NEW YORK — Richard Dougherty, a former vice president of the Metropolitan Museum of Art and former New York bureau chief of the Los Angeles Times, died of lung cancer Tuesday at a hospital in Southampton, N.Y. He was 65.
Dougherty left The Times in 1971 to become press secretary for George McGovern's presidential campaign. He was a deputy New York City police commissioner for community relations in the 1950s and a city hall reporter and Washington political correspondent for the New York Herald Tribune.
The author of five novels, Dougherty brought an author's keen eye for detail and plot to the newspaper business. He was an urbane, witty journalist who wrote with insight, style and humor.
The stories he covered included the presidential campaign and cortege of Sen. Robert F. Kennedy; the Administration of John V. Lindsay, mayor of New York from 1965 to 1973; profiles of the three astronauts who made the historic flight to the moon, the gubernatorial and presidential campaigns of former Gov. Nelson A. Rockefeller and hundreds of stories painting a perceptive portrait of New York.
When his friend and source Jim Callahan, an advertising manager and reporter and the principal spirit behind the weekly newspaper the Irish Echo, died, the obituary Dougherty wrote appeared on Page 1 of The Times. The editors decided it was the universal obituary for every man whose seemingly ordinarily life would not make the front page.
"They buried Jim Callahan Tuesday," Dougherty wrote. "They had a solemn high Requiem Mass for him in St. Bartholomew's Church, in Jackson Heights, and then they buried him in that endless and forbidding Calvary Cemetery in the borough of Queens.
"Calvary is a long way from the soft green loveliness of County Tipperary where Callahan was born 60 years ago. He would have had a laugh at ending up in that inhospitable tract of tombstones at the edge of the Long Island Expressway."
At times, Dougherty candidly viewed journalism as a way station between writing novels--although he could feel as much at ease chatting with Callahan as with friends and sources like the late columnist Walter Lippmann (whom he sometimes referred to privately with street-wise admiration as "Wally the Lip"), Brooke Astor (with whom he gossiped almost daily) and political analyst Theodore H. White, author of the "Making of the President" series.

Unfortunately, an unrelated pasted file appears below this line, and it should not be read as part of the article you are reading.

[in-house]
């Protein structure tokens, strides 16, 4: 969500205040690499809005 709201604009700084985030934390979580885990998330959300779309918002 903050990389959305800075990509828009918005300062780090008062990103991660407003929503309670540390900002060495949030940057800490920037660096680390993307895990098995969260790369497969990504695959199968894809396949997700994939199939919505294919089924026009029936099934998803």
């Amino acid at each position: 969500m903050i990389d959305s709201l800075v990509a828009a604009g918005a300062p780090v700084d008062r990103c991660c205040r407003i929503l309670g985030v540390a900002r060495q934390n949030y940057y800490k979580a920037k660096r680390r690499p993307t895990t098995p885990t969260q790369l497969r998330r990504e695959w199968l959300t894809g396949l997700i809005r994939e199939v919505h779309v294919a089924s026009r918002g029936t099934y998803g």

In his book "Goodbye Mr. Christian," an account of his experiences with McGovern, Dougherty summed up his close friend in a paragraph:
"Teddy White has a mind like a woodland pond--busy with movement and sound: bird song, bugs, the whir of wings, snaps in the underbrush, fish jumping. Sometimes there are clouds overhead: gloom and rolls of thunder; sometimes theoretical mists descend: ideas flash like lightning, insights strike like hailstones. My God, of course, why had he not thought of that before? The beaverlike figure sits up, the bright eyes widen behind thick lenses, the mouth opens in unabashed admiration of the mind's fecundity."
"The Commissioner," which was the basis for the movie and television series "Madigan," was the most successful of his novels.
Dougherty joined the Metropolitan Museum of Art in 1974 and, until his retirement a decade later, was in charge of fund raising, public relations and membership.
Dougherty, a native of Bolivar, N.Y., was a graduate of Columbia University. He is survived by two sisters, a daughter and his wife, the former Cynthia Abbott.